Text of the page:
Gilbert Harding—-the ‘rudest man in Britain ‘?

Gilbert Harding manners cover 001The recent sudden fall from grace of Tudor historian and broadcaster David Starkey over his remarks on the Black Lives Matter campaign recalls to mind another broadcaster of an earlier decade whose detractors also dubbed him ‘ the rudest man in Britain’—Gilbert Harding. This shared reputation comes to mind as we discovered a copy at Jot HQ of the very funny and often wise treatise on good behaviour, Gilbert Harding’s Book of Manners(1956).

The two men had a number of other things in common. Both were from humble backgrounds and both were graduates of Cambridge University. Starkey came from Kendal, where his Quaker father worked as a factory foreman and his mother was once a cotton spinner. Harding was born in Hereford, where his mother and father were the ‘matron’ and ‘master’ of an orphanage in the city. When his father died aged thirty the young Gilbert was sent to a charitable educational institution. In contrast, Starkey, who considered studying science before opting for the humanities, had a somewhat easier path to academic distinction, though he had a breakdown at age 13. Starkey is openly gay, whereas Harding had to hide his sexuality at a time when homosexuality was illegal.

Both men became broadcasters, almost by accident. While teaching at the LSE Starkey, having obtained his Ph D on the household of Henry VIII, became a panel member of BBC Radio’s ‘Moral Maze ‘, which is where he obtained his reputation for plain speaking. By this time Harding had been dead for over twenty years, but it possible that the young Starkey might have been impressed enough by the broadcaster’s irascible performances on ‘What’s My Line ‘in the fifties to have thought about modelling himself on him at some future time. Harding had entered the BBC in his late twenties after short spells as a schoolteacher, policeman and foreign correspondent.


Harding’s main role on ‘What’s My line’ was to be outspoken and cantankerous, often to the point of rudeness. He had been a team member since the start of the series in 1951 and as his fame grew audiences came to expect some witty put down or controversial observation from him at every opportunity. Outside the studio he was often mobbed by admirers and there is little doubt that as he worked himself into the role of irascible old bachelor he played up to the gallery, as Starkey has also admitted to doing. A remark from each of these similar broadcasters serve to show that both men had a talent for put-downs. At a wedding reception Harding responded to the usual platitude from a well-wisher to the effect that bride and groom would make a happy couple with the observation that “You should know; you’ve slept with both of them!”. Similarly, on an edition of ‘The Moral Maze’ that I recall vividly Starkey found himself at loggerheads with the journalist and historian Paul Johnson, who had repeatedly called him a ’little man ‘. Starkey responded by telling him that ‘there are two things that I have that aresmaller than yours and these are my nose and my liver.”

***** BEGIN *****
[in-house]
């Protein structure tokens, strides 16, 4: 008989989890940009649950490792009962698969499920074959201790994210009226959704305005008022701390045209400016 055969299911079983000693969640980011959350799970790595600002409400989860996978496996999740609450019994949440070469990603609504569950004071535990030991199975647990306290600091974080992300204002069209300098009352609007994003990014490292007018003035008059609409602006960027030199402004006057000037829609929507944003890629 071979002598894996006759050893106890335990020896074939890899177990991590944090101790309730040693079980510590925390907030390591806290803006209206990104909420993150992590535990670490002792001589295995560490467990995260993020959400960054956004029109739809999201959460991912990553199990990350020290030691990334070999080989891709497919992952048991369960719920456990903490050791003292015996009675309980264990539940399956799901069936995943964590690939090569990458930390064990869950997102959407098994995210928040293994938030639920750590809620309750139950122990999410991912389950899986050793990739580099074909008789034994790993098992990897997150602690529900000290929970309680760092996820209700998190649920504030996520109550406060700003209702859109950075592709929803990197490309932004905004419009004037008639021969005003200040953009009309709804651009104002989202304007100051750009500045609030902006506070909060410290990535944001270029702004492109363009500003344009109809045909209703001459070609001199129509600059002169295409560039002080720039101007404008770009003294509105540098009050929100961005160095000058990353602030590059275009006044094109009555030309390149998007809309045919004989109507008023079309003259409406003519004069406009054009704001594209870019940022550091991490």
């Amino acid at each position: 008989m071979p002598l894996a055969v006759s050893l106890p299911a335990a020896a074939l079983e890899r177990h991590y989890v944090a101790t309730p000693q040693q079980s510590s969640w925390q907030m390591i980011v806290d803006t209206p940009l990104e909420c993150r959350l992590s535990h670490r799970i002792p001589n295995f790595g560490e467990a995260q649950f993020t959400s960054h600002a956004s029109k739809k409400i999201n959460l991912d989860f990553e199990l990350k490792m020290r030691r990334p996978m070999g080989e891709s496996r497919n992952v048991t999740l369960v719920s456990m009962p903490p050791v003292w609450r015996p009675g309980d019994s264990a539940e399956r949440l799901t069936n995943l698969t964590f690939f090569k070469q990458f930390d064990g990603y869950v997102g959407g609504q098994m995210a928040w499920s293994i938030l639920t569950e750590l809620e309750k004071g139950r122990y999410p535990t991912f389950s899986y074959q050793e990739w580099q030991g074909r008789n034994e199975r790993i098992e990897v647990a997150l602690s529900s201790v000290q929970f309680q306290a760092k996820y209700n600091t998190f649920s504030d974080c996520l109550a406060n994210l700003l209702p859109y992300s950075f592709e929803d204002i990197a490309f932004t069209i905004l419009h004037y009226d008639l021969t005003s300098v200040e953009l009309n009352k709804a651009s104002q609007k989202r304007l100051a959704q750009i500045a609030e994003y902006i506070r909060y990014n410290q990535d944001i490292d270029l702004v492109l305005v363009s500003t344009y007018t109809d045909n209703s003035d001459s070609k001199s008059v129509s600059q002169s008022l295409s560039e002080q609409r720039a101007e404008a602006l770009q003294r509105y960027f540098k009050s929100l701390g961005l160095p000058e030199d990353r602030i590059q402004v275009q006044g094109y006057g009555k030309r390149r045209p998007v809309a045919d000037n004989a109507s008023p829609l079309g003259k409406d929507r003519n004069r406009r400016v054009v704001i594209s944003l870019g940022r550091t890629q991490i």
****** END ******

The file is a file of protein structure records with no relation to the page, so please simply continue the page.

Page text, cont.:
A brilliant and well deserved rejoinder  that sticks in the mind, rather like Winston Churchill’s famous reply to Lady Astor, who had accused him of being drunk in the Commons Chamber. Harding’s  Manners, which was formed of chapters variously headed Manners in Love , The Fib, Press Manners, Advertising, Money, Business, Public Transport,  is a tour de forceof hilarious anecdotes and astute reflections on human behaviour which show the broadcaster in top form. Harding was at the height of his fame when the book appeared and it must have sold well, if the number of copies on Abebooks is any indication. Fast forward four years to 1960 and that fateful TV encounter with John Freeman which showed  Harding’s gruff persona crumbling under some searching questions about his mother. Only weeks later Harding was dead aged just 53. He had collapsed while getting out of a taxi following a broadcast. Harding was an asthmatic, but as he pointed to his head during the attack it is likely that he suffered a stroke. His death was not entirely unexpected, though his fans were shocked at its suddenness. His lifestyle was seriously unhealthy. He was overweight and was partial to alcohol and restaurant meals, references to which abound in Manners. [R.M.Healey ]



One thought on “Gilbert Harding—-the ‘rudest man in Britain ‘?

  1. sasha

    Excellent. Made me think of a few other rude people– Piers Morgan, James Corden, John Lennon, Germaine Greer, Churchill (mentioned) John Osborne, Dorothy Parker, Johnny Rotten, Oliver Reed, Truman Capote…still thinking.


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